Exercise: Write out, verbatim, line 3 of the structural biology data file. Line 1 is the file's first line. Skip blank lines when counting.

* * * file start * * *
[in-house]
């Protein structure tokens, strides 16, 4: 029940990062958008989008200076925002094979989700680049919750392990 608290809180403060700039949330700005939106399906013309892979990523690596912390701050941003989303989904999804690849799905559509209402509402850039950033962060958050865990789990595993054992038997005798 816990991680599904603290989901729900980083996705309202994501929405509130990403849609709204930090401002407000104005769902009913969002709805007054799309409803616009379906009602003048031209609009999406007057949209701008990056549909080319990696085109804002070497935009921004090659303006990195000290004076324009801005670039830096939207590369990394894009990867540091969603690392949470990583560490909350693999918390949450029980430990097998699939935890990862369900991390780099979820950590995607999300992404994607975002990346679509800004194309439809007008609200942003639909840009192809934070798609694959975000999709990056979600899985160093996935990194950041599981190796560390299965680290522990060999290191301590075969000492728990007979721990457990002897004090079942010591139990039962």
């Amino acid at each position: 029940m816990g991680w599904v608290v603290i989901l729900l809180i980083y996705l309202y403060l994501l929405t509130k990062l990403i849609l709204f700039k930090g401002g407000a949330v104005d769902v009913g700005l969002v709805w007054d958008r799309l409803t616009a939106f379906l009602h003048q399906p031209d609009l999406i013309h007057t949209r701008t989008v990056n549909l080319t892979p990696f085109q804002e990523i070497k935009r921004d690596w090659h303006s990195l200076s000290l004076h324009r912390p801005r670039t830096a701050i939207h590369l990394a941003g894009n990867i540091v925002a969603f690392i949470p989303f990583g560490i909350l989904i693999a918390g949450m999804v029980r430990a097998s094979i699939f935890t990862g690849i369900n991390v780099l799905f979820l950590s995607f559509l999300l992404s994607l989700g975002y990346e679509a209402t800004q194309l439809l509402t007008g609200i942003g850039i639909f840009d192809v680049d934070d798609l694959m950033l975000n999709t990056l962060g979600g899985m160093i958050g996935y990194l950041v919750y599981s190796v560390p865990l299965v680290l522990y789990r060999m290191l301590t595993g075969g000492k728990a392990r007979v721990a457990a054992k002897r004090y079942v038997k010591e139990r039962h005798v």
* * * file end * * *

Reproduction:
């Amino acid at each position: 029940m816990g991680w599904v608290v603290i989901l729900l809180i980083y996705l309202y403060l994501l929405t509130k990062l990403i849609l709204f700039k930090g401002g407000a949330v104005d769902v009913g700005l969002v709805w007054d958008r799309l409803t616009a939106f379906l009602h003048q399906p031209d609009l999406i013309h007057t949209r701008t989008v990056n549909l080319t892979p990696f085109q804002e990523i070497k935009r921004d690596w090659h303006s990195l200076s000290l004076h324009r912390p801005r670039t830096a701050i939207h590369l990394a941003g894009n990867i540091v925002a969603f690392i949470p989303f990583g560490i909350l989904i693999a918390g949450m999804v029980r430990a097998s094979i699939f935890t990862g690849i369900n991390v780099l799905f979820l950590s995607f559509l999300l992404s994607l989700g975002y990346e679509a209402t800004q194309l439809l509402t007008g609200i942003g850039i639909f840009d192809v680049d934070d798609l694959m950033l975000n999709t990056l962060g979600g899985m160093i958050g996935y990194l950041v919750y599981s190796v560390p865990l299965v680290l522990y789990r060999m290191l301590t595993g075969g000492k728990a392990r007979v721990a457990a054992k002897r004090y079942v038997k010591e139990r039962h005798v």